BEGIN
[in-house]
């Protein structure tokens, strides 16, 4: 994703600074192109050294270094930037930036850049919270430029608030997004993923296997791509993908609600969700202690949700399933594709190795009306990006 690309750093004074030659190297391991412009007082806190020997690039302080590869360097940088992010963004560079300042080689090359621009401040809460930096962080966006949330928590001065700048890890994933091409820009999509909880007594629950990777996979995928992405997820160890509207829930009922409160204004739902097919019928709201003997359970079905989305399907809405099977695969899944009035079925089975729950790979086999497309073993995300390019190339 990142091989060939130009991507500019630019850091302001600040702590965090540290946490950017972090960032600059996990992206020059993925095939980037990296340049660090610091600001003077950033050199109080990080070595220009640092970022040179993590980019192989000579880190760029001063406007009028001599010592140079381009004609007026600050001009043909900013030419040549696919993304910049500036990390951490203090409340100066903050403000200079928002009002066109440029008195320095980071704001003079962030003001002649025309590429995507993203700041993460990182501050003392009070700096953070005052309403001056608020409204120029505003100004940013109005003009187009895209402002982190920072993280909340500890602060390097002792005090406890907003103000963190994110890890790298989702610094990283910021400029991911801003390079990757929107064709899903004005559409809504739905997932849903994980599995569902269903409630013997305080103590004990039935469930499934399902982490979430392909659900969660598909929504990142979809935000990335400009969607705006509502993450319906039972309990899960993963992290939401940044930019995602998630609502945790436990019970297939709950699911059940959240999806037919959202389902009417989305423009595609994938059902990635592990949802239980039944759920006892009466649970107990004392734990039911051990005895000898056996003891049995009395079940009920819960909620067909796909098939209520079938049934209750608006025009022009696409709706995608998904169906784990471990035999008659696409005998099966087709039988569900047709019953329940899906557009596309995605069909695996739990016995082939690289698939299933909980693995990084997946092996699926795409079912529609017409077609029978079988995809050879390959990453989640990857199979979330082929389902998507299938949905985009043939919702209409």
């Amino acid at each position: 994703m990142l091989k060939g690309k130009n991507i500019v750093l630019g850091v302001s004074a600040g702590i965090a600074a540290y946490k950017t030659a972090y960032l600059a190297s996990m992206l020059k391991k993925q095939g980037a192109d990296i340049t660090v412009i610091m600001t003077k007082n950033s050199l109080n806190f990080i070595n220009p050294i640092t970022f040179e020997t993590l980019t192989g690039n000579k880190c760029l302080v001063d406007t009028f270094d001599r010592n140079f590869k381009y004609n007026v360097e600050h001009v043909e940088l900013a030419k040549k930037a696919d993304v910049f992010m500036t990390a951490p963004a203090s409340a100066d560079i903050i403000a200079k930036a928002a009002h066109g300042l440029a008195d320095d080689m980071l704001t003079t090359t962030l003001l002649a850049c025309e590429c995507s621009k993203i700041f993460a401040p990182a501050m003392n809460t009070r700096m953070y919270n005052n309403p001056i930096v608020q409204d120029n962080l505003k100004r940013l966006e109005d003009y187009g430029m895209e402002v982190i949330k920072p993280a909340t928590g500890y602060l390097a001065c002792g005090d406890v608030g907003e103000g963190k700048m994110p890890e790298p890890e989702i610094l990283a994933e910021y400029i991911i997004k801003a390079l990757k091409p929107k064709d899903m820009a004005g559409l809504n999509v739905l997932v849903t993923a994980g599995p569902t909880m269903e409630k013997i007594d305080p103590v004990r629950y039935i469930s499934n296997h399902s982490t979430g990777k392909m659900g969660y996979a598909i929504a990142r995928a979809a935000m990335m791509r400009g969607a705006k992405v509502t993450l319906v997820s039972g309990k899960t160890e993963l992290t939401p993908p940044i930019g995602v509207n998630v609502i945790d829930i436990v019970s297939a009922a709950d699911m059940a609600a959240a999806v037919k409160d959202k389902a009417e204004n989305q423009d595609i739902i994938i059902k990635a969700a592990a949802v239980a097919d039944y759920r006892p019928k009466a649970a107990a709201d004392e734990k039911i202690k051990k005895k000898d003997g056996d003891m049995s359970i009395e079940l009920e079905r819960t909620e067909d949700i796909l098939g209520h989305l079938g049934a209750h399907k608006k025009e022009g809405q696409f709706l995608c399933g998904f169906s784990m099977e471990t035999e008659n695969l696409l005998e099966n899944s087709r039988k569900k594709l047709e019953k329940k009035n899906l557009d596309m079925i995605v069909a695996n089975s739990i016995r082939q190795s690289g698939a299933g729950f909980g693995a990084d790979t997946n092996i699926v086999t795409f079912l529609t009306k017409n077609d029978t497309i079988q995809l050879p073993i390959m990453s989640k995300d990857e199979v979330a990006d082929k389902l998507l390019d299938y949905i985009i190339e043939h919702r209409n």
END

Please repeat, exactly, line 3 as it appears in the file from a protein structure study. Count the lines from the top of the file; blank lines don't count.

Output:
């Amino acid at each position: 994703m990142l091989k060939g690309k130009n991507i500019v750093l630019g850091v302001s004074a600040g702590i965090a600074a540290y946490k950017t030659a972090y960032l600059a190297s996990m992206l020059k391991k993925q095939g980037a192109d990296i340049t660090v412009i610091m600001t003077k007082n950033s050199l109080n806190f990080i070595n220009p050294i640092t970022f040179e020997t993590l980019t192989g690039n000579k880190c760029l302080v001063d406007t009028f270094d001599r010592n140079f590869k381009y004609n007026v360097e600050h001009v043909e940088l900013a030419k040549k930037a696919d993304v910049f992010m500036t990390a951490p963004a203090s409340a100066d560079i903050i403000a200079k930036a928002a009002h066109g300042l440029a008195d320095d080689m980071l704001t003079t090359t962030l003001l002649a850049c025309e590429c995507s621009k993203i700041f993460a401040p990182a501050m003392n809460t009070r700096m953070y919270n005052n309403p001056i930096v608020q409204d120029n962080l505003k100004r940013l966006e109005d003009y187009g430029m895209e402002v982190i949330k920072p993280a909340t928590g500890y602060l390097a001065c002792g005090d406890v608030g907003e103000g963190k700048m994110p890890e790298p890890e989702i610094l990283a994933e910021y400029i991911i997004k801003a390079l990757k091409p929107k064709d899903m820009a004005g559409l809504n999509v739905l997932v849903t993923a994980g599995p569902t909880m269903e409630k013997i007594d305080p103590v004990r629950y039935i469930s499934n296997h399902s982490t979430g990777k392909m659900g969660y996979a598909i929504a990142r995928a979809a935000m990335m791509r400009g969607a705006k992405v509502t993450l319906v997820s039972g309990k899960t160890e993963l992290t939401p993908p940044i930019g995602v509207n998630v609502i945790d829930i436990v019970s297939a009922a709950d699911m059940a609600a959240a999806v037919k409160d959202k389902a009417e204004n989305q423009d595609i739902i994938i059902k990635a969700a592990a949802v239980a097919d039944y759920r006892p019928k009466a649970a107990a709201d004392e734990k039911i202690k051990k005895k000898d003997g056996d003891m049995s359970i009395e079940l009920e079905r819960t909620e067909d949700i796909l098939g209520h989305l079938g049934a209750h399907k608006k025009e022009g809405q696409f709706l995608c399933g998904f169906s784990m099977e471990t035999e008659n695969l696409l005998e099966n899944s087709r039988k569900k594709l047709e019953k329940k009035n899906l557009d596309m079925i995605v069909a695996n089975s739990i016995r082939q190795s690289g698939a299933g729950f909980g693995a990084d790979t997946n092996i699926v086999t795409f079912l529609t009306k017409n077609d029978t497309i079988q995809l050879p073993i390959m990453s989640k995300d990857e199979v979330a990006d082929k389902l998507l390019d299938y949905i985009i190339e043939h919702r209409n």